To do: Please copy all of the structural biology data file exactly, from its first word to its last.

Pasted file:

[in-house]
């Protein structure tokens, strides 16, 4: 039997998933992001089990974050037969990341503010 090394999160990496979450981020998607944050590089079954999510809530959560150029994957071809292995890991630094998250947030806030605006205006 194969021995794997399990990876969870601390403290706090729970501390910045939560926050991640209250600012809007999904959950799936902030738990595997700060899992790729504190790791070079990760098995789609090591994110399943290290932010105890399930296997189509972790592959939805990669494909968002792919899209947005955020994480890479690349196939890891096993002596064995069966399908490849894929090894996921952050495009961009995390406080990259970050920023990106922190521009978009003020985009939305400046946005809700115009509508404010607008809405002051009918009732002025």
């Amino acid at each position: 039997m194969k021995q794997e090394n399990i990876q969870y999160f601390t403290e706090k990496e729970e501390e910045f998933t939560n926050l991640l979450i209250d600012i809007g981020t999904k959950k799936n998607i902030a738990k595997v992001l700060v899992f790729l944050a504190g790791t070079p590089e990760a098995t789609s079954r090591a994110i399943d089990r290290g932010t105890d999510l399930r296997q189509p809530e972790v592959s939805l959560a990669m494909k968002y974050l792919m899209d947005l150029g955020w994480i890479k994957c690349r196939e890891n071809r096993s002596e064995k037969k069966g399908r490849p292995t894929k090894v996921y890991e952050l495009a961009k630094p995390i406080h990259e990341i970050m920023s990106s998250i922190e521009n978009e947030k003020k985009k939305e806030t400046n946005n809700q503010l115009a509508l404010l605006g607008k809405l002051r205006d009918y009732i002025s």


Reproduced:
[in-house]
């Protein structure tokens, strides 16, 4: 039997998933992001089990974050037969990341503010 090394999160990496979450981020998607944050590089079954999510809530959560150029994957071809292995890991630094998250947030806030605006205006 194969021995794997399990990876969870601390403290706090729970501390910045939560926050991640209250600012809007999904959950799936902030738990595997700060899992790729504190790791070079990760098995789609090591994110399943290290932010105890399930296997189509972790592959939805990669494909968002792919899209947005955020994480890479690349196939890891096993002596064995069966399908490849894929090894996921952050495009961009995390406080990259970050920023990106922190521009978009003020985009939305400046946005809700115009509508404010607008809405002051009918009732002025």
């Amino acid at each position: 039997m194969k021995q794997e090394n399990i990876q969870y999160f601390t403290e706090k990496e729970e501390e910045f998933t939560n926050l991640l979450i209250d600012i809007g981020t999904k959950k799936n998607i902030a738990k595997v992001l700060v899992f790729l944050a504190g790791t070079p590089e990760a098995t789609s079954r090591a994110i399943d089990r290290g932010t105890d999510l399930r296997q189509p809530e972790v592959s939805l959560a990669m494909k968002y974050l792919m899209d947005l150029g955020w994480i890479k994957c690349r196939e890891n071809r096993s002596e064995k037969k069966g399908r490849p292995t894929k090894v996921y890991e952050l495009a961009k630094p995390i406080h990259e990341i970050m920023s990106s998250i922190e521009n978009e947030k003020k985009k939305e806030t400046n946005n809700q503010l115009a509508l404010l605006g607008k809405l002051r205006d009918y009732i002025s």